Hollywood's Creative Coalition Calls for More Arts Education at DC Gala

Paul Morigi/Getty Images The Creative Coalition
Tim Daly, Dean Norris and National Endowment of the Arts acting chairman Mary Anne Carter

'Barry' breakout star Anthony Carrigan spoke with The Hollywood Reporter at the annual #RightToBearArts event about how, without children's theater, Noho Hank may not have existed.

The Creative Coalition may have skipped the White House Correspondents' Dinner this year — Congress wasn’t in session, explains CEO Robin Bronk, so they postponed their annual visit to Washington, D.C., until they were able to advocate for the arts in person. But Thursday, the delegation, led by president Tim Daly (Madam Secretary) and bolstered by a roster of actors including Harry Hamlin (Mad Men), Steve Howey (Shameless) and Wendi McLendon-Covey (The Goldbergs), spent the day on Capitol Hill talking to members of Congress on both sides of the aisle about the critical importance of arts in underfunded communities and the need to continue fighting to keep the National Endowment for the Arts alive.

“Over the last several years we’ve built up a lot of goodwill because we’re a dedicated nonpartisan organization,” says Daly. “We [work] to dispel this misconception about arts and artists as something that’s extra…a luxury item. It’s actually the one organization that gives grants in every congressional district in the U.S., so the people who benefit from the NEA are people in rural communities who wouldn’t otherwise have access.”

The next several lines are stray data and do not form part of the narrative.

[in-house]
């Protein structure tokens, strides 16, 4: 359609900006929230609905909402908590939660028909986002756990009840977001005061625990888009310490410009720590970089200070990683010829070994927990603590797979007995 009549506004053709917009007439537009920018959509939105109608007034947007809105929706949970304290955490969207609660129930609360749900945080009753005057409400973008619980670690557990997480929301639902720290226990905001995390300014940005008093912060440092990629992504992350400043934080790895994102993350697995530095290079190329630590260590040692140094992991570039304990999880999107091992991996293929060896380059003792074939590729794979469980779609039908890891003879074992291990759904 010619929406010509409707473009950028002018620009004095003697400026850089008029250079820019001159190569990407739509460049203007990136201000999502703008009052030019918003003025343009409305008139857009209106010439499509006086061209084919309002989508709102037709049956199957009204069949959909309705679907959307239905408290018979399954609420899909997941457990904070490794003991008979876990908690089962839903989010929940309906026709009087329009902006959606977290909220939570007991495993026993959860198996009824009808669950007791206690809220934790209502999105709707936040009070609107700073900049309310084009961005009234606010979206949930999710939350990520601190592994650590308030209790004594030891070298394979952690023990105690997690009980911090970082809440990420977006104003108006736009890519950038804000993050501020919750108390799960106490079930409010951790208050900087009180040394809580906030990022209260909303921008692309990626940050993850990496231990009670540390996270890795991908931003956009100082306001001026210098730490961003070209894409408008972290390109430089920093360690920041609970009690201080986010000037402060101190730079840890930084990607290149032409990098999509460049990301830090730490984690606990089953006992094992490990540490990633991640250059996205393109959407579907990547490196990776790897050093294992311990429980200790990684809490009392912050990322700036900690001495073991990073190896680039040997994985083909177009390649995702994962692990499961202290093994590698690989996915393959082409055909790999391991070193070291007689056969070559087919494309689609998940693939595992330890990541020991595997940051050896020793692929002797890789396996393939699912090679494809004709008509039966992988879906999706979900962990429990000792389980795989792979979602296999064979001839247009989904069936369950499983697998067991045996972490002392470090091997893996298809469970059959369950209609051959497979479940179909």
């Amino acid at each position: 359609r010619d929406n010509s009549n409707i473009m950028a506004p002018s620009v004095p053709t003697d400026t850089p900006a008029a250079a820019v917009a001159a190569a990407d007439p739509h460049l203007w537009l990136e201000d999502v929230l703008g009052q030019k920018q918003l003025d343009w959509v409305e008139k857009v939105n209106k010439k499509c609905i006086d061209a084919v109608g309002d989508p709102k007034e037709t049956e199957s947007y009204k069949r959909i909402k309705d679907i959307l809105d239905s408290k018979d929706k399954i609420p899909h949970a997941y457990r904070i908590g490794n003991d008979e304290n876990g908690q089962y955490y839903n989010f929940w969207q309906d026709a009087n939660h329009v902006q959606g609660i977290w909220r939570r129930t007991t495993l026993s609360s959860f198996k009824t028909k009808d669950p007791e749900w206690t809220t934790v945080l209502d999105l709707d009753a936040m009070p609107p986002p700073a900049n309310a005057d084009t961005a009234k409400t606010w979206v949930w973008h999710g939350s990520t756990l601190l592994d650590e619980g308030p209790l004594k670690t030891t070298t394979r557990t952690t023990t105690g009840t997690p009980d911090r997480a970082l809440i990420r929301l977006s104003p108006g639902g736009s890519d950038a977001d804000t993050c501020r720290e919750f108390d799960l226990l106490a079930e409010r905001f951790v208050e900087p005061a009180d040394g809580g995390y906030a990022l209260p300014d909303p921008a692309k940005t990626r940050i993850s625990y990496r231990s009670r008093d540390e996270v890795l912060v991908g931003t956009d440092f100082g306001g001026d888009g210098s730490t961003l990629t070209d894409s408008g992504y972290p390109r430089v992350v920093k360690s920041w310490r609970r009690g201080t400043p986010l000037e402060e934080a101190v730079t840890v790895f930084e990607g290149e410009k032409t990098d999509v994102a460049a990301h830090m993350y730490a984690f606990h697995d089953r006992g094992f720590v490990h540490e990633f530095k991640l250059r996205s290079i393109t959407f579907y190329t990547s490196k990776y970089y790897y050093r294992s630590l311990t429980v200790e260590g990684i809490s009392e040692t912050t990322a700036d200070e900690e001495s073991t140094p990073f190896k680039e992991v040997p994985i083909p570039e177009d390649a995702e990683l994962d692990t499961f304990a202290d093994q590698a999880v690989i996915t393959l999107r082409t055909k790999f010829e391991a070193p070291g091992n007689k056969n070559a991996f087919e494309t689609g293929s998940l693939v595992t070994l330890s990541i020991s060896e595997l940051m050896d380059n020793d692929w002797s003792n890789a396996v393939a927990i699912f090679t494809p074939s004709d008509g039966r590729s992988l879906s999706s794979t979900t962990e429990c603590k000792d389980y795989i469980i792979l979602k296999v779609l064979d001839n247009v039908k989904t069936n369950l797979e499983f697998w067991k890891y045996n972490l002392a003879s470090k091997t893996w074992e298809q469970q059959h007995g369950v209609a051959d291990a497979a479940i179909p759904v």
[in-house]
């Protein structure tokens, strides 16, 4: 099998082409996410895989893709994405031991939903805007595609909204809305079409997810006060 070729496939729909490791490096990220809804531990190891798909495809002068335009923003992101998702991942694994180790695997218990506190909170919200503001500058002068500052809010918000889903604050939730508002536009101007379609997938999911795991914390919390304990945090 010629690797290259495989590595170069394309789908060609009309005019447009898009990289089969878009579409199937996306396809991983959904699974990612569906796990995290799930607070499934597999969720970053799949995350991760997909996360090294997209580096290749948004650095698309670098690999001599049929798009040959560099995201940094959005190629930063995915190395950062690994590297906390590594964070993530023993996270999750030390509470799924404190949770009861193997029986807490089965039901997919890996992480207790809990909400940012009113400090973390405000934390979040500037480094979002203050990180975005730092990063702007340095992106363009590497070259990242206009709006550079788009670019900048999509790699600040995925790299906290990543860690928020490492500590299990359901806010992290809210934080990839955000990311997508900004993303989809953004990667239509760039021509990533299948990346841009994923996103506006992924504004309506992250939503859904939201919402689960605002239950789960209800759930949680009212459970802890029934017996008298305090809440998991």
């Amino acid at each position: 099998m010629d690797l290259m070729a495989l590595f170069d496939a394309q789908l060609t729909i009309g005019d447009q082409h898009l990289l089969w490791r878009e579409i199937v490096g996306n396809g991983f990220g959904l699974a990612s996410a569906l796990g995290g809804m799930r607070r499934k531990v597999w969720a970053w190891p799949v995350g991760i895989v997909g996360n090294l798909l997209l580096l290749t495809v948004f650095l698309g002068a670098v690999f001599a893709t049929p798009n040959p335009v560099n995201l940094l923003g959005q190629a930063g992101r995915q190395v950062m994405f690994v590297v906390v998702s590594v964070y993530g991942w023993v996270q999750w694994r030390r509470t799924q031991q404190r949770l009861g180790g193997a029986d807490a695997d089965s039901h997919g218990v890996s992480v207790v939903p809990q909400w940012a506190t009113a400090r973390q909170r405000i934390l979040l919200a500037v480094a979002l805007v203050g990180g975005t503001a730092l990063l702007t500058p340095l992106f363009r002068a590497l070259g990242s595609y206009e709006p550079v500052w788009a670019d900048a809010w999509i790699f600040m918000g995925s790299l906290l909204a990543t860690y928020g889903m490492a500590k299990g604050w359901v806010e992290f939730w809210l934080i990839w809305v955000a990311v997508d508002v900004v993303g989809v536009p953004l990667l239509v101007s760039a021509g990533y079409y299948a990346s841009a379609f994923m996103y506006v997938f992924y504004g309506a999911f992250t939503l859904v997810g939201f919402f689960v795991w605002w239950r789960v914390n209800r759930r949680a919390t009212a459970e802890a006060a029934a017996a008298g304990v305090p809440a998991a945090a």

At the annual #RightToBearArts gala, co-hosted with Optune, first-timer Anthony Rapp told THR that he was “blown away” by the experience. Rapp’s brother, who currently works on the Hill, had previously worked for the Obama administration, and Rapp acknowledged that he was pleasantly surprised by how well the Coalition's efforts were received.

“We spoke to two members of the Trump administration in the public liaison office. They really engaged with us, so I have this impression that there are people in this administration who are trying to do the right thing," he said. "I was struck by what it must be like…to make a change from the inside. At least, that’s what it felt like. I don’t think they were giving us lip service. Maybe they’re really good actors, but I don’t think so.”

“It felt like the need for us to be here was stronger — they wanted a lot of information and they were taking it seriously. It didn’t feel like as much of a courtesy; it felt more like an educational meeting,” Shiri Appleby (Unreal) told THR.

Anthony Carrigan, who plays the Chechan mobster Noho Hank opposite Bill Hader on HBO’s Barry, told THR that their delegation had a “beautiful moment” during their visit to Trump’s Public Liaison office. "We really connected with them on a human level. All of us who are here today were affected by the arts in such a major way. At some point, every American has an experience where art has moved them, has shifted their perspective, and it has forced them to think creatively."

For Carrigan, that moment came when he saw his first performance at a children’s theater in Winchester, Mass., when he was eight years old. “Growing up, I had alopecia — I was so shy, I was bullied all the time, I had no confidence. And as soon as I did my first show at our local children’s theater, all of a sudden I discovered I had a voice. I could express myself, I had confidence. there was this part of me that was lying dormant inside my shy shell and I wanted to express these things to people, all of these things that I was feeling but had no outlet for. It changed me dramatically as a person.”

"And not only did I have alopecia," Carrigan continues, "but I had also been diagnosed with a learning disability. I had a problem with motor skills and keeping track of tasks. The irony is that now that’s what I do for a living." And he’ll keep doing it: Barry, Carrigan tells us, was just renewed for a third season. "I’m just so grateful for every moment I get on that show."